At last we arrived. I met Elizabeth and two of her colleagues. Nice people indeed. She showed me the gallery and explained that the college bookshop would be ordering my memoir Under The Banana Moon. I’m scheduled to give a reading and sign books at 2:15 on March 5th. I’m getting there early though to hear autism advocate/author/fellow Autist Stephen Shore speak at noon. This is Stephen:


My paintings were insured and put in lockup. I took these pictures as we parted ways with Elizabeth to find the elevator. “Art is everywhere!” Said Al.

Al particularly liked this display of a hand carved wooden chess set:

 


Here is a  piece of art we saw along with the unique signature. I once blogged about the flourish of signatures. Look at me in the reflection!


I can’t read that signature. Can you make out the name of the hair salon (the brick building)? It’s Judy Jetson. Which I found mildly amusing.

And so my studio of arts room is much emptier with my paintings away visiting Cambridge.

I’ve been thinking a lot about the alpha state the brain achieves (7hertz?) while engaging in an activity such as painting… similar to meditation. I’m all painted out presently. Perhaps I’ll have to achieve that effect by throwing myself into my puzzle art. Elizabeth was happy with the  three framed pieces of-

 puzzle art I brought her (albeit marked not-for-sale) and I want to do more. Here are two of them. One is Youth and the other is Old Age who can be seen looming over middle age. The third one was titled They’re Watching! And portrays a gallery of faces with the theme of anxiety. I must’ve neglected to take a picture of that one…


Speaking of “watching,” I just read a study about ravens having theory of mind.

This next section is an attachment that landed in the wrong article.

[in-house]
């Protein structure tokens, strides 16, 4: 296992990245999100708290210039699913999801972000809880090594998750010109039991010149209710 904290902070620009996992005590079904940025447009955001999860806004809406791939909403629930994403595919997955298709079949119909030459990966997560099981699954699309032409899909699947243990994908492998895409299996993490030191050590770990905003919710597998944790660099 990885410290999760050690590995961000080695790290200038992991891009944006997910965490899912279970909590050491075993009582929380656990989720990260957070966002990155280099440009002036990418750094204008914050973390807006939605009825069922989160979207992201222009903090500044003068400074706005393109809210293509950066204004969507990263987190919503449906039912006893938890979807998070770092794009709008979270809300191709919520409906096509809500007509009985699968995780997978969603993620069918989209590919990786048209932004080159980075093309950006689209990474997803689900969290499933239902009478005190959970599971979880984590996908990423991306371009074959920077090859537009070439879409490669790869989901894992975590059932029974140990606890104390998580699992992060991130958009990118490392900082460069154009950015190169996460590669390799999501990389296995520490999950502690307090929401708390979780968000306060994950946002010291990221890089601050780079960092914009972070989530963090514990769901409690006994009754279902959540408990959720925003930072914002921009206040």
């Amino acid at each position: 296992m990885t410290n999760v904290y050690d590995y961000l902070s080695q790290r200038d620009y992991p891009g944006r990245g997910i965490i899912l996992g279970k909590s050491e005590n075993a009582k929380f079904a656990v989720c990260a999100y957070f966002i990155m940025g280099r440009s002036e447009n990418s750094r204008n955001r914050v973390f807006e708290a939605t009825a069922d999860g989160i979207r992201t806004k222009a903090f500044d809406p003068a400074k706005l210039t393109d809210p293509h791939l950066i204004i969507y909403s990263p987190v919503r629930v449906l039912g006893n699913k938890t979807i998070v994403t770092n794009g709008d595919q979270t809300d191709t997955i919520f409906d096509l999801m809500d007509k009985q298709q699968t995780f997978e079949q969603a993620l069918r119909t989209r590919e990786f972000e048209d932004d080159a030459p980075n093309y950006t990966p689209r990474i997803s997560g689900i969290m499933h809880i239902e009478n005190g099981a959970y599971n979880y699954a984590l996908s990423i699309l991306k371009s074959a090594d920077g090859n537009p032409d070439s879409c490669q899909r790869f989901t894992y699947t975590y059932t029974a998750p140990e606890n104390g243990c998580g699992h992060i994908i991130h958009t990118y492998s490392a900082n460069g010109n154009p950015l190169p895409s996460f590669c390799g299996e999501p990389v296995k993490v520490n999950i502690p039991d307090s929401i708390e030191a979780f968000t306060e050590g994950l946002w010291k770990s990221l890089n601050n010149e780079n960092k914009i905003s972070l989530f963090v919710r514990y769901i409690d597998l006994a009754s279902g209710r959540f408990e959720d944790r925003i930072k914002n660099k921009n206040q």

Not surprising really because they’re so intelligent but scientists had previously thought only humans had the ability to think about what’s on others’ minds.

The study showed that ravens in a box tried to hide their food stash when a peephole was open but did not hide it when the peephole was closed. This means they have a perception that they could be perceived through the hole

It is a much more fascinating study than I am making it sound and the link follows this blog entry.

I’m sure I will blog about this in depth at a later time  …right now I leave you with this image. Something I MUST try one day:


Flowers in rocket shell image from https://www.google.com/url?sa=i&source=images&cd=&ved=0ahUKEwiEur-q6-bKAhUGGx4KHSQBCE0QjB0IBQ&url=http%3A%2F%2Fandsoonmylibrascale.tumblr.com%2Fpage%2F2&psig=AFQjCNHDRauG2eA0GhXxS9p2eTW2j9xsww&ust=1454975245077416&rct=j

Raven study about theory of mind:

https://www.newscientist.com/article/2076025-ravens-fear-of-unseen-snoopers-hints-they-have-theory-of-mind/

Advertisements

Leave a Reply

Fill in your details below or click an icon to log in:

WordPress.com Logo

You are commenting using your WordPress.com account. Log Out / Change )

Twitter picture

You are commenting using your Twitter account. Log Out / Change )

Facebook photo

You are commenting using your Facebook account. Log Out / Change )

Google+ photo

You are commenting using your Google+ account. Log Out / Change )

Connecting to %s